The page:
Last month, NIADA’s political action committee increased the reach and scope in Washington with the addition of Christina Perez as NIADA’s new director of government affairs.
NIADA-PAC will be Christina’s primary focus. She’ll work to get association members engaged in the PAC, as well as raising awareness of the PAC and educating NIADA member dealers about the importance of participating.
She’ll also be involved with lobbying on Capitol Hill to advocate for independent dealers, the used vehicle industry ad small business, and will represent NIADA in meetings with members of Congress and other government entities.
Florida: The state’s Department of Highway Safety and Motor Vehicles could suspend Carvana’s dealer license because of delays in transferring titles to vehicles sold by the online auto retail giant.
Television station WFLA in Tampa reported the department sent an email to Carvana in December giving the company until Jan. 31 to resolve all title-related issues and submit title applications for vehicles sold before Dec. 21, 2021.
Otherwise, FDHSMV said it “may commence administrative action to suspend Carvana’s dealer license in Florida.”
The email said FDHSMV “remains concerned with Carvana’s apparent inability to comply with the provisions of Florida law requiring a dealer to apply for title within 30 days of the sale and the impact that has on Florida consumers.”
WFLA said the email exchange between the department and Carvana included a spreadsheet showing 300 vehicle sales nationwide dating to late 2019 in which the title has not yet been transferred – more than 100 of them in Florida.
Carvana, America’s second-largest used vehicle retailer, reached a settlement with Florida regulators in 2021, according to WFLA, agreeing to pay $500 each to 12 customers who had waited three to eight months to receive their titles. It had previously had its license suspended for 180 days in Wake County, N.C., for violating the state’s dealer licensing laws – including failing to deliver title work in a timely manner.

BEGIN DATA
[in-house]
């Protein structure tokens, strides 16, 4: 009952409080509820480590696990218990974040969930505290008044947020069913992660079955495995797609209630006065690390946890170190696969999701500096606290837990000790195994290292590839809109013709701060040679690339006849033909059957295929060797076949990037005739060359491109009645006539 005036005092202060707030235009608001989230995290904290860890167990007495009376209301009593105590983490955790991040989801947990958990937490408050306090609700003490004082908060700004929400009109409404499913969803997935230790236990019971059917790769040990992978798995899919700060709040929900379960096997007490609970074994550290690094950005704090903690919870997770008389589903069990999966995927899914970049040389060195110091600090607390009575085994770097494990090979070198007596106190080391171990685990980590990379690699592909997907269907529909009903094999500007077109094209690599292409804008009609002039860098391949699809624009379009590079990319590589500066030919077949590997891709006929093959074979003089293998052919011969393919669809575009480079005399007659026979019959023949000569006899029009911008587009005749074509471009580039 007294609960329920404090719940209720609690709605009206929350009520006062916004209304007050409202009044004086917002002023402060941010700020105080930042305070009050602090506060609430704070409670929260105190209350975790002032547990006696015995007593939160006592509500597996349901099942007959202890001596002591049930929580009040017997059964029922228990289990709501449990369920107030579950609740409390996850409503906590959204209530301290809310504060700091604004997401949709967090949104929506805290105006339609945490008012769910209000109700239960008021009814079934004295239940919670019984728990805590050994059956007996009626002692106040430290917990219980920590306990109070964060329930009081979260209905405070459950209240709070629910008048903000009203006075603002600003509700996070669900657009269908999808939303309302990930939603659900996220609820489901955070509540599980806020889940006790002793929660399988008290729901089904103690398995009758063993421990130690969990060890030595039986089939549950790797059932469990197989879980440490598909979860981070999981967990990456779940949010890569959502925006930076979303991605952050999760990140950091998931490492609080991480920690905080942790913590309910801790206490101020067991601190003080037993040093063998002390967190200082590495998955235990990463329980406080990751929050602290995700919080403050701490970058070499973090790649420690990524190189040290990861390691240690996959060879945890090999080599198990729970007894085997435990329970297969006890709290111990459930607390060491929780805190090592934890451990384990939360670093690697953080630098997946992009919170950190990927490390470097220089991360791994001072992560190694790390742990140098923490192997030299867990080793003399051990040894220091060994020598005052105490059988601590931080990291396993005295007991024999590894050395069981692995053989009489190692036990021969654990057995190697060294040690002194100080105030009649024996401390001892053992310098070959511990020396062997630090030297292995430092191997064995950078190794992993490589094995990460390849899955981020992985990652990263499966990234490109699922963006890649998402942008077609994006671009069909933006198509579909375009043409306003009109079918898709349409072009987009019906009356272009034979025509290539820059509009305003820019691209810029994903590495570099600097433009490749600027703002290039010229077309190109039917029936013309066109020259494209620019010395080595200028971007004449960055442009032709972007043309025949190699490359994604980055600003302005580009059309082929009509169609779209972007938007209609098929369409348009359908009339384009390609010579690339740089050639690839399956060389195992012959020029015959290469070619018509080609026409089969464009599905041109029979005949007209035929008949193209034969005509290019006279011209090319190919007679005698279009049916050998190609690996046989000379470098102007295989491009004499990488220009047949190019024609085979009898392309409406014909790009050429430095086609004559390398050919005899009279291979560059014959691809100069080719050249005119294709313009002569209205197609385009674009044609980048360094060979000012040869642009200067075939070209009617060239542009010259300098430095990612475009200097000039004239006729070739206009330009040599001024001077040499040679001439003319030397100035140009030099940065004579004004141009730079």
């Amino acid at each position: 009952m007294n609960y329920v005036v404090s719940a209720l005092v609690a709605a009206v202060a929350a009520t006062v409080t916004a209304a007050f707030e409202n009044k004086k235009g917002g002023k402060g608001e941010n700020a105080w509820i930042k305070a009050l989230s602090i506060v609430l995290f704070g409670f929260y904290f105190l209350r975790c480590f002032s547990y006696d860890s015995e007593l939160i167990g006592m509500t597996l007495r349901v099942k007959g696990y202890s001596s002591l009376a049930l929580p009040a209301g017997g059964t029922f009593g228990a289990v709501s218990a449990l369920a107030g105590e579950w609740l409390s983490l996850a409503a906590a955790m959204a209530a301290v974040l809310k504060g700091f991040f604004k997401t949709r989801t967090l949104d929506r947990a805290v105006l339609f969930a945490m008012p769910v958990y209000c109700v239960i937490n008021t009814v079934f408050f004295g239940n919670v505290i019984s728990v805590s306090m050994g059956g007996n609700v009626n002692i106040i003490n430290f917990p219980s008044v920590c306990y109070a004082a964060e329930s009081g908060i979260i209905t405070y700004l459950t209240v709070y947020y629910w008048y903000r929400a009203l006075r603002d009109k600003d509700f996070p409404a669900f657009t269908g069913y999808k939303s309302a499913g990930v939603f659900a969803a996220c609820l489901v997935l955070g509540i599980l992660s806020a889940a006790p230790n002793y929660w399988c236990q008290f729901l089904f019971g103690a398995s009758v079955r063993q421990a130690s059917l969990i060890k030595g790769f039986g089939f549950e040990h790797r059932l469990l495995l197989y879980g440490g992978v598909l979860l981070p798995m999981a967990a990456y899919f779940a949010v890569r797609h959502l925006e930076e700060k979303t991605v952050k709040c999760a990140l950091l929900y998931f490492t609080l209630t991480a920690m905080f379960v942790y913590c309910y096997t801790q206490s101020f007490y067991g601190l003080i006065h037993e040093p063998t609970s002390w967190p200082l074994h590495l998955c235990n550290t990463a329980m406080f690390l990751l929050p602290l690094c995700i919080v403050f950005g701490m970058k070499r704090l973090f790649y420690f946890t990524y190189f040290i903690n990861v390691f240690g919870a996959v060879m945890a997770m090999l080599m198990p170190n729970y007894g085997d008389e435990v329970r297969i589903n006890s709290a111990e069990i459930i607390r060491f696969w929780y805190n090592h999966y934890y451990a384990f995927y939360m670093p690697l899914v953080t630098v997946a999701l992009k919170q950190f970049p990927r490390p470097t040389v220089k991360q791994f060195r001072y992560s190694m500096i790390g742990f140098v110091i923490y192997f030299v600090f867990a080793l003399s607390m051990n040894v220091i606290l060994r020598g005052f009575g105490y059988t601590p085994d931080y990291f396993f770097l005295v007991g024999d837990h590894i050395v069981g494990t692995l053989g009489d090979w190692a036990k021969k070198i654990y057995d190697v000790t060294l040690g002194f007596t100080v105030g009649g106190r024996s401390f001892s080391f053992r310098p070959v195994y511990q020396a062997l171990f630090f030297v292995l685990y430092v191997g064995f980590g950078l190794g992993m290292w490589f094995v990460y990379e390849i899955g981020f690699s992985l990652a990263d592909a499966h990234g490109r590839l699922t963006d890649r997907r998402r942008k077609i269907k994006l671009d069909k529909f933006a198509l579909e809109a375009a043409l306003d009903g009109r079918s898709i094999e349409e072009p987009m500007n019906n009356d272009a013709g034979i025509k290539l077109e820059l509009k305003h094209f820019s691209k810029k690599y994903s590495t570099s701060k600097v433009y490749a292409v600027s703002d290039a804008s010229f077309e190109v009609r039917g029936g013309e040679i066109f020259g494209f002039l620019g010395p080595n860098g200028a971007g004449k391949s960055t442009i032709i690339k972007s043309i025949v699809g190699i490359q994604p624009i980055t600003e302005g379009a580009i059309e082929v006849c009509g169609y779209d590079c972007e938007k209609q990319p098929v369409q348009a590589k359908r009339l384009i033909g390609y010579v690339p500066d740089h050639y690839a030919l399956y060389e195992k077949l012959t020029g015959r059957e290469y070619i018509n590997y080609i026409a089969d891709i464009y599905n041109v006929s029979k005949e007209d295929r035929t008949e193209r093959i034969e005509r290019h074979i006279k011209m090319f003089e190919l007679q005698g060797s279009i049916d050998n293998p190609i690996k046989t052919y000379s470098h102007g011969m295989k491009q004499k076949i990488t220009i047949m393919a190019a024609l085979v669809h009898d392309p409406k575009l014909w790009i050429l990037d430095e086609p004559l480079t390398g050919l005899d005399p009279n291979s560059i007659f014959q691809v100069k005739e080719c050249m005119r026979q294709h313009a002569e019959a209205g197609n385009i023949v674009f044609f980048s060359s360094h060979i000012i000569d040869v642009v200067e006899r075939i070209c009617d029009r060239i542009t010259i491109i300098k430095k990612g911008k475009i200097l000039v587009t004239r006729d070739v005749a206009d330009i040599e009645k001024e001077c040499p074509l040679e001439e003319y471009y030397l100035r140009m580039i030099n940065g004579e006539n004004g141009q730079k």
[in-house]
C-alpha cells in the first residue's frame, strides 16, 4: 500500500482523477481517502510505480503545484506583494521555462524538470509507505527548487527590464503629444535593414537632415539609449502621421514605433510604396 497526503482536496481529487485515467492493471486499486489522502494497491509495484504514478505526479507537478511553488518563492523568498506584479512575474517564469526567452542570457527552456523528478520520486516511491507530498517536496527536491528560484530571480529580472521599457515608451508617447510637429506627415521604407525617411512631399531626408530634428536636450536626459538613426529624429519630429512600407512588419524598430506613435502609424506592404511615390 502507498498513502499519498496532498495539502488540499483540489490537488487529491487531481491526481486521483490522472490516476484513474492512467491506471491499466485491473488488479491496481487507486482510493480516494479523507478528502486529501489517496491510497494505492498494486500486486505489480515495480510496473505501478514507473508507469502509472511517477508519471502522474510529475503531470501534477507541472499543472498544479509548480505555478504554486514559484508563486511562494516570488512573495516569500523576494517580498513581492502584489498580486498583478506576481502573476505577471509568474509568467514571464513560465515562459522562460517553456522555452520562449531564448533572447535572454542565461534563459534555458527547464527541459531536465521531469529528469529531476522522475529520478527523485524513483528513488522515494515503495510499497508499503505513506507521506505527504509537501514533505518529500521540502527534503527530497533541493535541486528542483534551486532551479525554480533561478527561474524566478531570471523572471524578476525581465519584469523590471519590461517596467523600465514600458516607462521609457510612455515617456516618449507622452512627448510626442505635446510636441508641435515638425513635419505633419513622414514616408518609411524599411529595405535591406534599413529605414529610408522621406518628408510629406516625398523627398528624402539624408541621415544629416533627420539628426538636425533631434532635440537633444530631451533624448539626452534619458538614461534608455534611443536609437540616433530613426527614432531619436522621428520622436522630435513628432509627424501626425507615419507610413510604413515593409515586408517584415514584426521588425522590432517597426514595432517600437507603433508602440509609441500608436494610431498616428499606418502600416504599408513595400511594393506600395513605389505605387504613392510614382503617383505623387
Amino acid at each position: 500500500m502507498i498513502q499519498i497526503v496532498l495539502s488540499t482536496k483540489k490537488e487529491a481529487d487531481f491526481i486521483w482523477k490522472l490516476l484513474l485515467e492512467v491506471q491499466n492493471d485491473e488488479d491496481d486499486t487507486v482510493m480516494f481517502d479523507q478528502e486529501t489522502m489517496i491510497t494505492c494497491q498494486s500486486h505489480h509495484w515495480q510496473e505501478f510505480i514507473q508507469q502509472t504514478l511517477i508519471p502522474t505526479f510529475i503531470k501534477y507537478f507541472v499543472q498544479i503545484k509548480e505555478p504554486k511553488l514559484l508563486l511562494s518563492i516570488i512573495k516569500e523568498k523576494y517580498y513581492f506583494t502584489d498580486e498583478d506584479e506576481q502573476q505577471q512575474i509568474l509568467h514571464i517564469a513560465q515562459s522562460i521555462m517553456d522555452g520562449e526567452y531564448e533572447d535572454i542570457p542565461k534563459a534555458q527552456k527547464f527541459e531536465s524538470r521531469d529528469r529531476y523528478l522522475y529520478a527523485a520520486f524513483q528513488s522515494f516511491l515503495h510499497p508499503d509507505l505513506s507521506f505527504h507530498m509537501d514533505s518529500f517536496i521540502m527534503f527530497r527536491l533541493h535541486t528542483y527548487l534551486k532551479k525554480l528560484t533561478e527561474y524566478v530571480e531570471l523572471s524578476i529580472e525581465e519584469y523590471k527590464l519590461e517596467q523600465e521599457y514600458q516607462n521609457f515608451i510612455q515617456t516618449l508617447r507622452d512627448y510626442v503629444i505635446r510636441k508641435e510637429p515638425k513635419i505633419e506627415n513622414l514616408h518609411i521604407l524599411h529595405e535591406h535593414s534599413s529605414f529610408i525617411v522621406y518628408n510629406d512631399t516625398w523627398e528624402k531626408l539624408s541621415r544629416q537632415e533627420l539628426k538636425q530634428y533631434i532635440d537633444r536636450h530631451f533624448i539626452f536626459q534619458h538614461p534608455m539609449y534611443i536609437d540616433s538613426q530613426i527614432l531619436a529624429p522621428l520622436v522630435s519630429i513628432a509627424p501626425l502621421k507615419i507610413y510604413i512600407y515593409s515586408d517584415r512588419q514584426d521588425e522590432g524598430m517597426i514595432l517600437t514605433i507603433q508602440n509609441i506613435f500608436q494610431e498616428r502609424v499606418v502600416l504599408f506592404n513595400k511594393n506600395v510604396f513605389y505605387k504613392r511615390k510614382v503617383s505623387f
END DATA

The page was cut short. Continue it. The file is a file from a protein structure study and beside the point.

North Carolina: On Dec. 1, 2021 a state law went into effect making catalytic converter theft a Class I felony and requiring businesses that buy used catalytic converters to get documentation and maintain detailed records on people who sell the devices to them.
According to the National Insurance Crime Bureau, catalytic converter theft claims to insurance companies rose 326 percent – from 3,389 to 14,433 – between 2019 and 2020, as the prices for the metals inside them, including platinum, palladium and rhodium, have risen sharply.
North Carolina is among 10 states that enacted new laws regulating catalytic converters and their theft or sales in 2021.
Virginia State Sen. Frank Ruff Jr. said he plans to introduce a bill based on the North Carolina law that would make the theft of a catalytic converter a felony and would require anyone in possession of one that had been removed from a vehicle to be an authorized scrap seller or have a bill of sale, receipt or other documentation.
Brett Scott is NIADA vice president of government affairs.